Optimizing the assessment of suicidal behavior: the application of curtailment techniques

De Beurs, D. P., Fokkema, M. and O’Connor, R. C. (2016) Optimizing the assessment of suicidal behavior: the application of curtailment techniques. Journal of Affective Disorders, 196, pp. 218-224. (doi:10.1016/j.jad.2016.02.033) (PMID:26938964)

118787.pdf - Accepted Version



Background: Given their length, commonly used scales to assess suicide risk, such as the Beck Scale for Suicide Ideation (SSI) are of limited use as screening tools. In the current study we tested whether deterministic and stochastic curtailment can be applied to shorten the 19-item SSI, without compromising its accuracy. Methods: Data from 366 patients, who were seen by a liaison psychiatry service in a general hospital in Scotland after a suicide attempt, were used. Within 24 h of admission, the SSI was administered; 15 months later, it was determined whether a patient was re-admitted to a hospital as the result of another suicide attempt. We fitted a Receiver Operating Characteristic curve to derive the best cut-off value of the SSI for predicting future suicidal behavior. Using this cut-off, both deterministic and stochastic curtailment were simulated on the item score patterns of the SSI. Results: A cut-off value of SSI≥6 provided the best classification accuracy for future suicidal behavior. Using this cut-off, we found that both deterministic and stochastic curtailment reduce the length of the SSI, without reducing the accuracy of the final classification decision. With stochastic curtailment, on average, less than 8 items are needed to assess whether administration of the full-length test will result in an SSI score below or above the cut-off value of 6. Limitations: New studies using other datasets should re-validate the optimal cut-off for risk of repeated suicidal behavior after being treated in a hospital following an attempt. Conclusions: Curtailment can be used to simplify the assessment of suicidal behavior, and should be considered as an alternative to the full scale.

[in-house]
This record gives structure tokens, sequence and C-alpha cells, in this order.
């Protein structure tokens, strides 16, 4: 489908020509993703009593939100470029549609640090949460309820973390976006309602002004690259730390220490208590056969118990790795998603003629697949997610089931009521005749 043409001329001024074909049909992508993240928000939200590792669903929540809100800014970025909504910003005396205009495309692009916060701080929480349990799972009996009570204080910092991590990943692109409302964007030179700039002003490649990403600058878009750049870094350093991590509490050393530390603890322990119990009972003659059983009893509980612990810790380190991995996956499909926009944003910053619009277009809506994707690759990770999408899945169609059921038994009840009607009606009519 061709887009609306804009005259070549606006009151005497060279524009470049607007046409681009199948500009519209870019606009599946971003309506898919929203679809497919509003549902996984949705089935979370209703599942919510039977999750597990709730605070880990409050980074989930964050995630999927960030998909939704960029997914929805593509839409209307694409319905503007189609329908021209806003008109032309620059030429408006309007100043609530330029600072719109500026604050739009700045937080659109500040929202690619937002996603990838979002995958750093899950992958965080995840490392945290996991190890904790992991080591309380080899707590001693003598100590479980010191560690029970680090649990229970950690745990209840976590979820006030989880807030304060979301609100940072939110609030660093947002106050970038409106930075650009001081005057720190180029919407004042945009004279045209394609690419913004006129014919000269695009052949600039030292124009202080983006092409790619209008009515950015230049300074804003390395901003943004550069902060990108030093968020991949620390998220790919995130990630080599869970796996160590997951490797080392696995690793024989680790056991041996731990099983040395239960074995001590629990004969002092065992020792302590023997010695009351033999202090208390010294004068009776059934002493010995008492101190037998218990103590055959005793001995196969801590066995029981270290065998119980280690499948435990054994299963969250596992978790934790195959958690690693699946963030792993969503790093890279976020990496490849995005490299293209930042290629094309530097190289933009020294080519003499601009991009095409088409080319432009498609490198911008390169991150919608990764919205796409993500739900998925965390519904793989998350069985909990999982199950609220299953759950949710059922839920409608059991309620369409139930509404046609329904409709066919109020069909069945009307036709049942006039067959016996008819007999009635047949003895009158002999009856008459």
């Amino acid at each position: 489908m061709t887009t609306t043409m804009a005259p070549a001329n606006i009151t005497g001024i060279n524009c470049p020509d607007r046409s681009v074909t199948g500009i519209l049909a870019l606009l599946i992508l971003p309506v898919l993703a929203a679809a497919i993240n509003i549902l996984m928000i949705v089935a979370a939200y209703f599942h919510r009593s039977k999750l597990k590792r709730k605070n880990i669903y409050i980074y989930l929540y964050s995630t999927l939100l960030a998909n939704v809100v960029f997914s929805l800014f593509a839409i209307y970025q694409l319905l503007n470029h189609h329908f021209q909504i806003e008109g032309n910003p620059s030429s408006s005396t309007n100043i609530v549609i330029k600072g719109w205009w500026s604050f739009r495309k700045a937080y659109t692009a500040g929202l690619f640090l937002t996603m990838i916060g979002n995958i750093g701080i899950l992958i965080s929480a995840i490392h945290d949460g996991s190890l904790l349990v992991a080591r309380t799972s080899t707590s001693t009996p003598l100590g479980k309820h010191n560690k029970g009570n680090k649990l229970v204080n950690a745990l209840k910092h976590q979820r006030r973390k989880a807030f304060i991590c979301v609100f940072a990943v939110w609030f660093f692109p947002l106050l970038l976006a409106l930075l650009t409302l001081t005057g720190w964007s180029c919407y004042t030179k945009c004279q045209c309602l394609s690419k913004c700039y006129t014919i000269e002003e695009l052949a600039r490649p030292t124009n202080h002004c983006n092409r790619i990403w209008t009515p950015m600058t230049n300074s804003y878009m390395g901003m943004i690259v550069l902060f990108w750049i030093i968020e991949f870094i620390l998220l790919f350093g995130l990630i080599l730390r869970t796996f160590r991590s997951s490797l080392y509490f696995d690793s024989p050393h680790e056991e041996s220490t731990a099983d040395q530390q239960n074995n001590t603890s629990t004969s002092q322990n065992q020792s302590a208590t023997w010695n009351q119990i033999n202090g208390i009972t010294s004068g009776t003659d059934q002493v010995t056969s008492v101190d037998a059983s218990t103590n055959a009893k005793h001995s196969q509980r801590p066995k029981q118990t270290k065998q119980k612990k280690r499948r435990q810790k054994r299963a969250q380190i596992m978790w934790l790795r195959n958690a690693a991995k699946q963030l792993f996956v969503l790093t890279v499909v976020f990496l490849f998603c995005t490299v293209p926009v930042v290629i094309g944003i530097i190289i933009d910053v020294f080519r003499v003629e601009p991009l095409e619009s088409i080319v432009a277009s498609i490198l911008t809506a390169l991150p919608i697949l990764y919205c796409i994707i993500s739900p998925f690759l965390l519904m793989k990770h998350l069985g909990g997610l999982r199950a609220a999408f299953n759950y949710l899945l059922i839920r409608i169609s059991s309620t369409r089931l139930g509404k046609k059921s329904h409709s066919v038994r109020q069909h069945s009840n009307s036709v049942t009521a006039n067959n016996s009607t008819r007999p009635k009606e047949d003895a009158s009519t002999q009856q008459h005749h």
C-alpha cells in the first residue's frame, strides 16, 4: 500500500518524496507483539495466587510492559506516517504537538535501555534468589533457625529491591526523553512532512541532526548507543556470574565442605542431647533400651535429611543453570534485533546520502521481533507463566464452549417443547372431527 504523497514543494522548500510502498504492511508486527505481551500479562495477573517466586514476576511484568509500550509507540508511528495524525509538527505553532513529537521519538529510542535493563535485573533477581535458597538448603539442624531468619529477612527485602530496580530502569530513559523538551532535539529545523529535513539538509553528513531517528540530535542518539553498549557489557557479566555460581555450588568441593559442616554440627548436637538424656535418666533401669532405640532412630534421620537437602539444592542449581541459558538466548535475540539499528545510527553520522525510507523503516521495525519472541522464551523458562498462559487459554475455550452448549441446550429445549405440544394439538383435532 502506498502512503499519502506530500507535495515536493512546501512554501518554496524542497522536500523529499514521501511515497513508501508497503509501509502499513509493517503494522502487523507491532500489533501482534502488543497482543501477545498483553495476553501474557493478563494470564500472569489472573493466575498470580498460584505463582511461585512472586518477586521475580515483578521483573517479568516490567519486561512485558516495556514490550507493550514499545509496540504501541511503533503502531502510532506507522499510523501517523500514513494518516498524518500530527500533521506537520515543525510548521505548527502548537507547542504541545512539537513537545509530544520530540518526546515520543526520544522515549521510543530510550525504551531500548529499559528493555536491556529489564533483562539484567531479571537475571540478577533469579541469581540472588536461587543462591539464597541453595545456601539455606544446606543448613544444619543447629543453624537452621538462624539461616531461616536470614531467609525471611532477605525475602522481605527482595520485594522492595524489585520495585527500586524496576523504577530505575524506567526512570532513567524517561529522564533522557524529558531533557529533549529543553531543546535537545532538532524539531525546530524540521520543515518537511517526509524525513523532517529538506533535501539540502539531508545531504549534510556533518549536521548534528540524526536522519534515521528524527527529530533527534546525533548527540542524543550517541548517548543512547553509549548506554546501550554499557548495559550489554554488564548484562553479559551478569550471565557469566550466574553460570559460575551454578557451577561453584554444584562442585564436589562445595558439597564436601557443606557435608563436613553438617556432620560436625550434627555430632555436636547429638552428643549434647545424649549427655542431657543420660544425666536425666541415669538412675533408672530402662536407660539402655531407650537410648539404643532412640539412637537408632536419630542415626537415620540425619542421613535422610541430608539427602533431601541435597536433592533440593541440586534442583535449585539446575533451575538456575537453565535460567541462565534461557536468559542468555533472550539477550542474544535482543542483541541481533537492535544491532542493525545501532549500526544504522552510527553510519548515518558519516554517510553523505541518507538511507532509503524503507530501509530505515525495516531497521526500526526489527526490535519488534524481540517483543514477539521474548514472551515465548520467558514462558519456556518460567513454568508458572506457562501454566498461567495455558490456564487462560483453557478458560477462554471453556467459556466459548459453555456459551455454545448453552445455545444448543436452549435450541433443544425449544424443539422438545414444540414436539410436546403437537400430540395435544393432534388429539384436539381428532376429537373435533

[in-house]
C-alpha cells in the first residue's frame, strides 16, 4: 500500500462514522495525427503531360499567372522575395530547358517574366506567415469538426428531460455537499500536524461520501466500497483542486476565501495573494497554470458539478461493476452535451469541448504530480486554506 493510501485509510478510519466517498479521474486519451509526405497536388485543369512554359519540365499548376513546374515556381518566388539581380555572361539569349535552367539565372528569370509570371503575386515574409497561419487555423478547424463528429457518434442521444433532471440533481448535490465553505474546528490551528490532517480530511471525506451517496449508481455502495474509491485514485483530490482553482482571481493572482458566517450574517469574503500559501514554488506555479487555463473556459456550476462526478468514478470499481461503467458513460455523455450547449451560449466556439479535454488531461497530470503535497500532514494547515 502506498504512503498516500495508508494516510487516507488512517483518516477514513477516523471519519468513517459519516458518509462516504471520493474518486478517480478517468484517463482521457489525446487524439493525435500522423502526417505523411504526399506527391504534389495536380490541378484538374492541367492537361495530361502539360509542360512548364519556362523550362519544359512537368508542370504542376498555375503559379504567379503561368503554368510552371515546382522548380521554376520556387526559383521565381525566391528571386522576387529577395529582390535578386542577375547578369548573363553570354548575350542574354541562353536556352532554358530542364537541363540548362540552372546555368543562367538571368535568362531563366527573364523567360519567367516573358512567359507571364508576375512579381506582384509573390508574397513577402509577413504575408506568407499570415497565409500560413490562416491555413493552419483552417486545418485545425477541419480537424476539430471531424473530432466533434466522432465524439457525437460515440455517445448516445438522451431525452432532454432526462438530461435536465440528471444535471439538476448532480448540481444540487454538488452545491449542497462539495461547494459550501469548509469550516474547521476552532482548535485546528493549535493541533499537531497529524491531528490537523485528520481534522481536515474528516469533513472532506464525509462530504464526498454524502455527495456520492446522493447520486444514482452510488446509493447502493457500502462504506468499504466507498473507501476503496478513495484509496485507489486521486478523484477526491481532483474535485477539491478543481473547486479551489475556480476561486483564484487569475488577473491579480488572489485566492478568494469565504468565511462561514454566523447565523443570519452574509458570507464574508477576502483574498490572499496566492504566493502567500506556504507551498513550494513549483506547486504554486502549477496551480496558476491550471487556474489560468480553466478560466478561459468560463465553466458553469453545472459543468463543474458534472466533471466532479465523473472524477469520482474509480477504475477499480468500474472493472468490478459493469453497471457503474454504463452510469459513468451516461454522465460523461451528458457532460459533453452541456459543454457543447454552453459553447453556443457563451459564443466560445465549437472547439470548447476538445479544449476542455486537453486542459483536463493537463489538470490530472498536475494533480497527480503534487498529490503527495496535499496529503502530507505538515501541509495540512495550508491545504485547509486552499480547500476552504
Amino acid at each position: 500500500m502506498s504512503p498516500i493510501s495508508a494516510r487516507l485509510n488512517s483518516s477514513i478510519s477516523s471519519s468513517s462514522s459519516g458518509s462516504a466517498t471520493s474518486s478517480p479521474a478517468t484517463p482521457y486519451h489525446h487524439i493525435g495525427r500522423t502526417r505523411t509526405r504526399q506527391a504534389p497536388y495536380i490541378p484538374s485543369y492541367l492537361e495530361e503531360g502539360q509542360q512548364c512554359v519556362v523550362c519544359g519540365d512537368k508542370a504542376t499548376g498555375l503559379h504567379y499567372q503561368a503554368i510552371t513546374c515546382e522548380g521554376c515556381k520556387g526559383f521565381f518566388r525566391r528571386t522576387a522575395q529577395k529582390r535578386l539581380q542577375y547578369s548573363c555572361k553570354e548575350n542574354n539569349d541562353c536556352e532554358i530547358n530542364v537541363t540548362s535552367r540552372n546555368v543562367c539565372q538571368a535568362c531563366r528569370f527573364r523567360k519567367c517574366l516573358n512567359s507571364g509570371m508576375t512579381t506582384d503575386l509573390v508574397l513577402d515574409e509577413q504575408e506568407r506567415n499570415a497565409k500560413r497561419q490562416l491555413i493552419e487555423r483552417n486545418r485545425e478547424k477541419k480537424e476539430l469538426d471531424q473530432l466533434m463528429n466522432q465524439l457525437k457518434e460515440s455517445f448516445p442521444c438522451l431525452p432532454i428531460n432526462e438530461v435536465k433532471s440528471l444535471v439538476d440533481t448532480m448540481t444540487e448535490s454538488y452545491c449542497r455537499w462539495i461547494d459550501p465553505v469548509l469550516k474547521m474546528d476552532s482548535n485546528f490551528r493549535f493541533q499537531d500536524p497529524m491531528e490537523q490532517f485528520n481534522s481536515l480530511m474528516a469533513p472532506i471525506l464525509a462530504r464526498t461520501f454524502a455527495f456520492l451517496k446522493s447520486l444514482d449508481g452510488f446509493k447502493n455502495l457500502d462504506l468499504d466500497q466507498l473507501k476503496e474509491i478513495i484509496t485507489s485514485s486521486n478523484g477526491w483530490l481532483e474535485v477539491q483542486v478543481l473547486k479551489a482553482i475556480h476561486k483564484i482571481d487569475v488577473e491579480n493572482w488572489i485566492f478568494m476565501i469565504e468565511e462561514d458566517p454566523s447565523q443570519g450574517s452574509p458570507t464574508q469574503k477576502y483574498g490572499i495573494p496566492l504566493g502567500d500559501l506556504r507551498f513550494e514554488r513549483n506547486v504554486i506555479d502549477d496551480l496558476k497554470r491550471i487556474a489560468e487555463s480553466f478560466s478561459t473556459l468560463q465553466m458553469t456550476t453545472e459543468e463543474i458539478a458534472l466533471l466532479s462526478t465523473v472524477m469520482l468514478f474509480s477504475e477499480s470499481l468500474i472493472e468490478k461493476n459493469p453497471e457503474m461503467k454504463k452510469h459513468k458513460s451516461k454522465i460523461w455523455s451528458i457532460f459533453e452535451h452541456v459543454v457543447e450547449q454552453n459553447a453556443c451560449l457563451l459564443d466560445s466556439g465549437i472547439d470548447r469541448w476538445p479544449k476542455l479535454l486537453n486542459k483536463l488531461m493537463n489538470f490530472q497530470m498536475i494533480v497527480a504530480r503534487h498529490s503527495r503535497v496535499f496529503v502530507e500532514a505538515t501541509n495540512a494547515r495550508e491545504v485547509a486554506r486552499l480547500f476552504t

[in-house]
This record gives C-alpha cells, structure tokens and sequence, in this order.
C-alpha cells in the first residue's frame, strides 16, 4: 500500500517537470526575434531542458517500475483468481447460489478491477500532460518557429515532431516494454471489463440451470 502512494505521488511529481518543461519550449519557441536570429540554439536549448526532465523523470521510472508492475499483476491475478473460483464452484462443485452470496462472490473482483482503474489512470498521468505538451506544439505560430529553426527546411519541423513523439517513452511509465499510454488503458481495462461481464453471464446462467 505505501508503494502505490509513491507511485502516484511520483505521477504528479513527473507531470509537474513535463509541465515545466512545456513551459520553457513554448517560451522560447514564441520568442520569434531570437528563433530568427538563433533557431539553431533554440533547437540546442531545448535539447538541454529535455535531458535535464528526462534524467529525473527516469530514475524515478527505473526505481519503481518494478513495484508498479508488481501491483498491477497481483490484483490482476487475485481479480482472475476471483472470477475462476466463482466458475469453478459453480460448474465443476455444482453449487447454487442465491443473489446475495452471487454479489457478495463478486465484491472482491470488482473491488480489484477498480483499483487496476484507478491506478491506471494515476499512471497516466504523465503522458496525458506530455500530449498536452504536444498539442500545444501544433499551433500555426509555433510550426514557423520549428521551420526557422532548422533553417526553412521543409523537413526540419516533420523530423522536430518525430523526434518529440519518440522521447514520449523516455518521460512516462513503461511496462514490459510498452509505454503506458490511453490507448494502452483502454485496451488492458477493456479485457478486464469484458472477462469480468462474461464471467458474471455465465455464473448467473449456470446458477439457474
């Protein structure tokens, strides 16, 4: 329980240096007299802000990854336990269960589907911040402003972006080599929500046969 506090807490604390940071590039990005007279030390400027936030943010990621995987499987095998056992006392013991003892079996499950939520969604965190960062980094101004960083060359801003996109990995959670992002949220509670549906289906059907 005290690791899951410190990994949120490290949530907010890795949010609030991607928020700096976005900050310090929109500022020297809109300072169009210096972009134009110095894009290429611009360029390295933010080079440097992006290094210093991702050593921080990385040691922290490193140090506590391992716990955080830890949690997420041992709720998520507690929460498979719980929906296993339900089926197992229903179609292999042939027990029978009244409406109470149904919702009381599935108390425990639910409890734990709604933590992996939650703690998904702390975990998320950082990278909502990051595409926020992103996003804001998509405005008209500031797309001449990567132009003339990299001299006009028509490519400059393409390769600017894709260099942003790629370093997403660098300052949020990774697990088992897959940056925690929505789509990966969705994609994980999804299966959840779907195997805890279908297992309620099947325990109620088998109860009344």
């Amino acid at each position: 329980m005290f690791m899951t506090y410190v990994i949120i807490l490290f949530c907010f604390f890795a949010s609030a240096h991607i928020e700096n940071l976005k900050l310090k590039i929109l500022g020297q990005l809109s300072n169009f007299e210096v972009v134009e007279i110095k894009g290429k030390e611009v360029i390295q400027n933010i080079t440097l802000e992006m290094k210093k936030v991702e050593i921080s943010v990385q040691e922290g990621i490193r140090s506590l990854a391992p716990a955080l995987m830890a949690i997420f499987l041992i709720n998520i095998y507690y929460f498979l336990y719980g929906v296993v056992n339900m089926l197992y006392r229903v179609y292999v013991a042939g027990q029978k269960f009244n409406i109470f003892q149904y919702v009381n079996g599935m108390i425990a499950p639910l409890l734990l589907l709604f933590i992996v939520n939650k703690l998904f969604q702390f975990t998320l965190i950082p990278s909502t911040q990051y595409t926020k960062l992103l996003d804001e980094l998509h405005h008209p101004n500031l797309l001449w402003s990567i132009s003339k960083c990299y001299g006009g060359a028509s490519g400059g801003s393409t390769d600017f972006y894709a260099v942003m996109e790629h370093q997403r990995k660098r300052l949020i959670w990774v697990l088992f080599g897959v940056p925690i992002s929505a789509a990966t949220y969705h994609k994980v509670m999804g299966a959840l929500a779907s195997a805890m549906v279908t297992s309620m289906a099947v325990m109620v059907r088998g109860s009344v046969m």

Item Type:Articles
Additional Information:The initial study of ROC was supported by funding from the Chief Scientist Office, Scottish Government (CZH/4/449). For the additional curtailment analysis, no additional funding was obtained.
Glasgow Author(s) Enlighten ID:De Beurs, Mr Derek
Authors: De Beurs, D. P., Fokkema, M., and O’Connor, R. C.
College/School:College of Medical Veterinary and Life Sciences > Institute of Health and Wellbeing > General Practice and Primary Care
Journal Name:Journal of Affective Disorders
Journal Abbr.:J Affect Disord
Published Online:23 February 2016
Copyright Holders:Copyright © 2016 Elsevier B.V.
First Published:First published in Journal of Affective Disorders 196:218-224
Publisher Policy:Reproduced in accordance with the copyright policy of the publisher

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